Darren Till realized he was at a critical point in his life in December 2019. As he turned 27 years old, the Liverpudlian had just gone through quite an up-and-down year that included a knockout loss in London to Jorge Masvidal – his first fight after coming up short in his welterweight title shot against Tyron Woodley at UFC 228. Those losses prompted a move up to middleweight, and in his debut, he defeated Kelvin Gastelum to win a split decision and thrust himself into the title picture at 185 pounds.
With all that in mind, Till looked at where he was in his life and career and made a choice to lock in and make the most of his window of opportunity.
“I really decided, ‘Right, you’re on a path here. You got a purpose. It’s time to buck up more than ever and get what’s yours,’” Till told UFC.com. “Since then, I’m becoming stronger, wise, a little bit more mature, and it’s only been good for me. It hasn’t been bad.”
Refocused, Till went blow-for-blow with former middleweight champion Robert Whittaker in a main event bout but ultimately came up short on the judges’ scorecards. The bout still served a positive purpose, however, as it proved Till could very well compete with the best at middleweight.
Injuries kept the Scouser out of action for much of the next year, knocking him out of matchups with Jack Hermansson and Marvin Vettori, but as he approaches his main event tie with Derek Brunson on September 4, he returns to action as prepared mentally and physically as ever.
Part of it is his acclimation to his status as a UFC star, particularly one of the biggest ones to come out of Europe, and that understanding of his place in the sport and in his community allows him to carve out how he wants to use that platform personally and professionally.
“I like to always give off this vibe that I’m just Darren Till,” he said. “I’m just speaking when I want to speak and being me, and if you don’t like that, then that’s your problem. That’s not really my problem. I like to think of myself as a straight-up guy who will always speak the truth, and I’ve got values, morals, and I’m honest most of the time, so I think that’s all people can understand about me if they want to. They can take however I act inside or outside the Octagon, but that’s the guy I think I am.”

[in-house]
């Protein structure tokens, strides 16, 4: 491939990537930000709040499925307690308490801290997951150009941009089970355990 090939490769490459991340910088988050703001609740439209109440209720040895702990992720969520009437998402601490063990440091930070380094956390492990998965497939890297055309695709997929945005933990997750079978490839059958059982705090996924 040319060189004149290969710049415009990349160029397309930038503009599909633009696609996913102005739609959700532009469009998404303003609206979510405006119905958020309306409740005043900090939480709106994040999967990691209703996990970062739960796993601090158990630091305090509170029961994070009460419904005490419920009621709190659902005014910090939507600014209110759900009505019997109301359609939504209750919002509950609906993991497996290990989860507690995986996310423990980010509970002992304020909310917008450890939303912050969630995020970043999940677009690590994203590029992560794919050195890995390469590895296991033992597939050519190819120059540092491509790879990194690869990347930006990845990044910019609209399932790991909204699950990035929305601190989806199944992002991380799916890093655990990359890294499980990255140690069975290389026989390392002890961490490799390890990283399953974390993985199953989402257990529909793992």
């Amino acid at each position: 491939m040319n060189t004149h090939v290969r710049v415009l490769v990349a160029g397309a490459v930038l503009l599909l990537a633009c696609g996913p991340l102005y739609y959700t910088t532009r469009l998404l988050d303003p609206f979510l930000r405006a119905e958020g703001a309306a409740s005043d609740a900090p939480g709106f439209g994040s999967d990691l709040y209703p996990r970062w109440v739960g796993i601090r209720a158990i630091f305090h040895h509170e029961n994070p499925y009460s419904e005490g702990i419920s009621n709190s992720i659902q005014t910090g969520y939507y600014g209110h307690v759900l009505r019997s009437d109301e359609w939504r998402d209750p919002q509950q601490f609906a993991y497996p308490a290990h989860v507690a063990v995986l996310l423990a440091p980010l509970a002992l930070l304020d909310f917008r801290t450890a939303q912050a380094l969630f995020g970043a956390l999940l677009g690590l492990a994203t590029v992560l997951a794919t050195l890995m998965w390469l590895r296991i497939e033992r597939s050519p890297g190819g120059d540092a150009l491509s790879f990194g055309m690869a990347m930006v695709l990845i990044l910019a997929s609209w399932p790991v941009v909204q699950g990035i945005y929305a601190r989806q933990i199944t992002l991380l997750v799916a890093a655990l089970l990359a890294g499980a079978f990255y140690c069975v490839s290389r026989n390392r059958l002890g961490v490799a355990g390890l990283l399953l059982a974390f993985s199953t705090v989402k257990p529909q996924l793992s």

In the Octagon, Till is in need of a result. Sure, 1-1 at middleweight against two top contenders isn’t the worst place to sit, but zoom out, and you see he is 1-3 in his last four. Again, his losses (Whittaker, Masvidal, Woodley) aren’t necessarily bad, but for someone as centrally focused on proving his dominance as Till is, taking out Brunson is of paramount importance.
Middleweight king Israel Adesanya hasn’t shied away from his interest and intrigue in fighting Till, but he also has made it clear that he needs to see Till get his hand raised before granting him a shot at the belt. Till isn’t oblivious to that reality, but he’s quick to lay out his thoughts on where he stands in the title picture either.
“I’m always one fight away from a title shot because of what I bring,” Till said. “I bring star power to the Octagon. I bring star power to the UFC like many others, and this is going to be one of them things, after it, I’m going to be able to decide – do I take a (Jared) Cannonier fight or do I wait for the winner of Adesanya-Whittaker? So, we’ll see. I want to be active. I want to be fighting. I want to be fighting the best fighters. I want to be beating the best fighters. I want my name out there all over the world, and that’s what I want.
“For me, one fight away from a title shot, two fights. It’s not that much, really, is it? I’m always there.”
At present, the “one fight” comes in the form of the streaking Brunson. Once quietly thought of a sort of gatekeeper at 185 pounds, Brunson ripped off four wins over Elias Theodorou, Ian Heinisch, Edmen Shahbazyan and Kevin Holland to reassert himself as a real threat in the Top 10. Along the way, Brunson showed a more mature, controlled approach that made best use of his explosive athleticism.
Against Till, the general consensus is that Brunson will wrestle Till much like Whittaker did, a proposition Till more or less brushes off as a threat.
“It’s not like I’m going in there and I’m not going to know how to put a whizzer on and use my hips and stuff,” Till said. “I know how to defend wrestlers. We’ll just see how much of a good wrestler that he is, and after the first, second takedown I start defending, we’ll see how his head goes, and I’ll start landing naughty smacks on his face. That’s how it’s going to be.”
As one can assume, Till is as calm as you’d like before a crucial bout in his career. Still just 28 years old, it feels like this fight is as high stakes as any he’s had, save for his title shot in 2018. He feels as settled into his circumstances as he has in some time, and although he toyed with dropping back to welterweight in some interviews, he called middleweight “sweet home Alabama.” Whether he pulls “Sweet Caroline” back out for his walkout is uncertain at the moment. He opted for the silent walkout on a crowd less Fight Island against Whittaker, but he’ll feel it out with a limited crowd in the UFC APEX on fight night.
Regardless of what is or isn’t playing when he makes the walk, he feels in control of his destiny, and his sole focus will be on getting his hand raised.
“No pressure on me,” Till said. “I’m here to do a job Saturday. I want to get my s**t done Saturday, and I want to really get my s**t done, and then I want to sit back for a week and just enjoy s**t, and then just see what (UFC President) Dana (White) says to me. He says, ‘Till, want to get another fight? Want to wait? It’s up to you, brother.’ That’s what he’ll say.”
Don't miss Darren Till this Saturday at UFC Fight Night: Brunson vs Till. Please note the special broadcast time: Prelims begin 1:30pm ET/10:30am PT and the Main Card kicks off at 4pm ET/1pm PT on ESPN+.